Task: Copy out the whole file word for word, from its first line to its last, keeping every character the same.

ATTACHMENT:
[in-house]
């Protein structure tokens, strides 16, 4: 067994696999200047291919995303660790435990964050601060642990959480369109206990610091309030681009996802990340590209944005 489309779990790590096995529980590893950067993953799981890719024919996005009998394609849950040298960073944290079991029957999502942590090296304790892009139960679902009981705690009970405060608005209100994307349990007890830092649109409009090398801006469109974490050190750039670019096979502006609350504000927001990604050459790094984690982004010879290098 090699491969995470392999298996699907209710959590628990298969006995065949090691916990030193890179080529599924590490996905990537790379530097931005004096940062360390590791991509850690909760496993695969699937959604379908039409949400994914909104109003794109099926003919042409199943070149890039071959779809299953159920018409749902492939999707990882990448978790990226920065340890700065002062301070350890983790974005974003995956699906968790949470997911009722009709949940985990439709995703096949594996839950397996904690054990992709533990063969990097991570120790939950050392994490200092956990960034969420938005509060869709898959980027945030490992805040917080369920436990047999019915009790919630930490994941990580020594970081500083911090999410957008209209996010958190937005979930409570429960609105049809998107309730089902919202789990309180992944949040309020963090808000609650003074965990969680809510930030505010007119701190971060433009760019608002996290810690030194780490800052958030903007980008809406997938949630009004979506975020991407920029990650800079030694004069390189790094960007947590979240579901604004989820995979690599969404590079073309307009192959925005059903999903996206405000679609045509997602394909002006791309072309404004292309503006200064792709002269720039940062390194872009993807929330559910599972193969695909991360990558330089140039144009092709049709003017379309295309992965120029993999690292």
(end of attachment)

[in-house]
């Protein structure tokens, strides 16, 4: 067994696999200047291919995303660790435990964050601060642990959480369109206990610091309030681009996802990340590209944005 489309779990790590096995529980590893950067993953799981890719024919996005009998394609849950040298960073944290079991029957999502942590090296304790892009139960679902009981705690009970405060608005209100994307349990007890830092649109409009090398801006469109974490050190750039670019096979502006609350504000927001990604050459790094984690982004010879290098 090699491969995470392999298996699907209710959590628990298969006995065949090691916990030193890179080529599924590490996905990537790379530097931005004096940062360390590791991509850690909760496993695969699937959604379908039409949400994914909104109003794109099926003919042409199943070149890039071959779809299953159920018409749902492939999707990882990448978790990226920065340890700065002062301070350890983790974005974003995956699906968790949470997911009722009709949940985990439709995703096949594996839950397996904690054990992709533990063969990097991570120790939950050392994490200092956990960034969420938005509060869709898959980027945030490992805040917080369920436990047999019915009790919630930490994941990580020594970081500083911090999410957008209209996010958190937005979930409570429960609105049809998107309730089902919202789990309180992944949040309020963090808000609650003074965990969680809510930030505010007119701190971060433009760019608002996290810690030194780490800052958030903007980008809406997938949630009004979506975020991407920029990650800079030694004069390189790094960007947590979240579901604004989820995979690599969404590079073309307009192959925005059903999903996206405000679609045509997602394909002006791309072309404004292309503006200064792709002269720039940062390194872009993807929330559910599972193969695909991360990558330089140039144009092709049709003017379309295309992965120029993999690292």